In another very long tale, ‘The Battle of the Birds’, told by ‘John Mackenzie, fisherman, near Inverarie’ the king’s son of Tethertown arrives late to view the annual battle of the birds. The raven has won, but is being attacked by a snake which the king’s son swiftly dispatches with a blow of his sword. To reward him, the raven takes him up on his back and flies ‘over seven Bens and seven Glens and seven Mountain Moors’ to the house of the raven’s sister where he receives ‘meat of each meat, drink of each drink, warm water to his feet and a soft bed for his limbs’. A similar journey is repeated on the next day; on the third, the king’s son is given the gift of a bundle to carry to the place he would wish to dwell. (Inside the bundle is a castle: much more follows.) However, the ‘seven bens and seven glens and seven mountain moors’ over which the raven flies is a stock phrase echoed by the Irish tale ‘The King Who Had Twelve Sons’ (in ‘West Irish Folk-Tales and Romances’ collected and translated by William Larminie, 1893). In this tale a boy rides a pony over ‘seven miles on hill on fire and seven miles of steel thistles and seven miles of sea’, while a shorter variant of those steel thistles appears in ‘The Wal at the Warld’s End’, a story from Fife printed in Robert Chambers’ ‘Popular Rhymes of Scotland’. A lassie’s stepmother sends her to fill a bottle of water from the well at the world’s end: she gets there on the back of a pony who gallops over a ‘muir of hecklepins’ – that is, a moor of sharp steel pins of the type used for combing flax or wool.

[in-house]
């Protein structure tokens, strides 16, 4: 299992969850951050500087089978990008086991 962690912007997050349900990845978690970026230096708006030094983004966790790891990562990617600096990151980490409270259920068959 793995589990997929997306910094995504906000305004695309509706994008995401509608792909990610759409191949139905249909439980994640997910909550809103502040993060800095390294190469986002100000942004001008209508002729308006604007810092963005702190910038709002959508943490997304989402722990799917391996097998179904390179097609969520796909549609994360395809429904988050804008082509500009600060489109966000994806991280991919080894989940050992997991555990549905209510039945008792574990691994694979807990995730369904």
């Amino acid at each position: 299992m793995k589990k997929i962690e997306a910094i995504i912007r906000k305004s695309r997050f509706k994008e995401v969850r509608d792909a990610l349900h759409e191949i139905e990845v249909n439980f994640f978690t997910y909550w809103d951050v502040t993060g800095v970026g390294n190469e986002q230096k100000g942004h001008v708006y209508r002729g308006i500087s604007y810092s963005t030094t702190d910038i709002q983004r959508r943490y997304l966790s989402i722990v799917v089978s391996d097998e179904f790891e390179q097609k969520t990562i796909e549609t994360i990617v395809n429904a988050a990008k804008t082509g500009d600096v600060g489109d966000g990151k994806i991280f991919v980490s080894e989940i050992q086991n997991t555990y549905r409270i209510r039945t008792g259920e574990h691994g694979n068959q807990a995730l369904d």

Another ‘West Irish Folk-Tale’ is ‘The Story of Bioultach’, narrated to Larminie in the 1880s by Terence Davies of Renvyle, Co. Galway. It contains what Larminie terms ‘a sea run’: the description of a voyage. Bioultach (the name means Yellow-Hair) is searching for his lost brother Maunus. After slaying a giant who has spirited away the three suitors of a king’s daughter – Maunus being the last  Bioultach sets out for the mysterious ‘bake-house in the east’ where Maunus is imprisoned. Since Bioultach has saved the king’s daughter, the king fits him out with a ship and two champions, and eight hundred men.

When Bioultach went on board the ship they raised their great sails, speckled, spotted, red-white, to the top of the mast, and he left not a rope unsevered, nor a helm without [here, Larminie says, ‘there were several words in the Gaelic I am unable to translate’] in the place where there were seals, whales, creeping things, little beasts of the sea with red mouth, rising on the sole and palm of the oar, making fairy music and melody for themselves, till the sea arose in strong waves, hushed with wondrous voices, with greatness and beauty was the ship sailing, till to haven she came and harbour on the coast of the Land of Brightness.